DCCC Chairman Steve Israel (Tom Williams/CQ Roll Call File Photo)
Rep. Steve Israel doesn’t want another tour of duty as chairman of the Democratic Congressional Campaign Committee.
“Let me think about it,” the New York Democrat told CQ Roll Call in a recent interview, feigning indecision for just an instant before delivering the punch line. “No! No. No. No.”
He exhaled with a long, loud laugh, and then grew serious.
“I very much want to continue being in leadership,” he said. “But three terms is a bad idea for our caucus. You need fresh blood.”
Israel has registered these sentiments with Minority Leader Nancy Pelosi, D-Calif., but conversations have pretty much ended there for the time being. After all, Israel said, he has a majority to try and win back in November before he can stop and think about what might come next for him.
But once the dust settles from Election Day, Israel will be left at a career crossroads. He wants a seat at a leadership table without an empty chair: The “Big Five” slate of caucus chairman, vice chairman, whip, leader and assistant leader is likely to remain static in the 114th Congress.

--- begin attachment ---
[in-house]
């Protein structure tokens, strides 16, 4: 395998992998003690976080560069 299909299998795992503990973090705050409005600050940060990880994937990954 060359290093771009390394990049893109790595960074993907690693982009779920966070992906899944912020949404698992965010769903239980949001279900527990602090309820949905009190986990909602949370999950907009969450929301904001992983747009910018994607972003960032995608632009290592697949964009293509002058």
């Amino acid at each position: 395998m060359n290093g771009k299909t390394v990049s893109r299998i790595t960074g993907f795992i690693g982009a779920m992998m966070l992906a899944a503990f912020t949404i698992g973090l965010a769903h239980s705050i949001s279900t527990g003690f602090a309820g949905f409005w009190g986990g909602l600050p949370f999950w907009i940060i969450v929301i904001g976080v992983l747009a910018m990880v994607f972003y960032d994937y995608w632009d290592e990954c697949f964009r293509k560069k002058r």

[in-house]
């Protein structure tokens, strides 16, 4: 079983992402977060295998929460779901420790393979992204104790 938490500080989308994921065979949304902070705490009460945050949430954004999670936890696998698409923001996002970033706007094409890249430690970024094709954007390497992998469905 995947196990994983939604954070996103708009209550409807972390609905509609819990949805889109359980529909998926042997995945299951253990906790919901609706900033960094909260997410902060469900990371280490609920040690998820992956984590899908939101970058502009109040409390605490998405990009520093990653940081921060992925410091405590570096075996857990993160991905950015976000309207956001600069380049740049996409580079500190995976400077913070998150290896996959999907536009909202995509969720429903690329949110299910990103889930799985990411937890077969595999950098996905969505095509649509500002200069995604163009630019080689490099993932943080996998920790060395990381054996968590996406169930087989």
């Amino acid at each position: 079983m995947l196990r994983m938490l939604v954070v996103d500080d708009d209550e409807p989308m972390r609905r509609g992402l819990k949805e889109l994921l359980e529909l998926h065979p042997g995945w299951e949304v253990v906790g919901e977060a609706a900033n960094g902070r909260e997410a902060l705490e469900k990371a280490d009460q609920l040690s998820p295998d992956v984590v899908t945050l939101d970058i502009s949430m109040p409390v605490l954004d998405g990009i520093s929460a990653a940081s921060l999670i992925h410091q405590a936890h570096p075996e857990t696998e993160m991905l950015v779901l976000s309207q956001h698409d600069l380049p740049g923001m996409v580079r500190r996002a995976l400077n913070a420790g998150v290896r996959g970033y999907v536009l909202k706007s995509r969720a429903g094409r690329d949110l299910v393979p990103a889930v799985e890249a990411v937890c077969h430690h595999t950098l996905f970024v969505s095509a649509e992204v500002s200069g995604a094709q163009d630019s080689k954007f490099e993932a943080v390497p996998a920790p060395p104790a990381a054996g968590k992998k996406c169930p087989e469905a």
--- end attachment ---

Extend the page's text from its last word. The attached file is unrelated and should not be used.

Pelosi could use her influence to keep Israel relevant through the next few years by securing him a special position, but sources tell CQ Roll Call she could face backlash from members growing uneasy about her pattern of playing favorites.
Ultimately, it might be Israel’s choice: taking on another grueling two years of activity at the DCCC through what might be a better cycle in a presidential election year, or return to being a member of the rank and file.
While he insists he isn’t kept awake at night obsessing over the if-then’s, he must know that his short-term political future is drawing a blank — and that he could become a cautionary tale for what happens to ambitious members of the House Democratic Caucus who suddenly find themselves with little room to grow.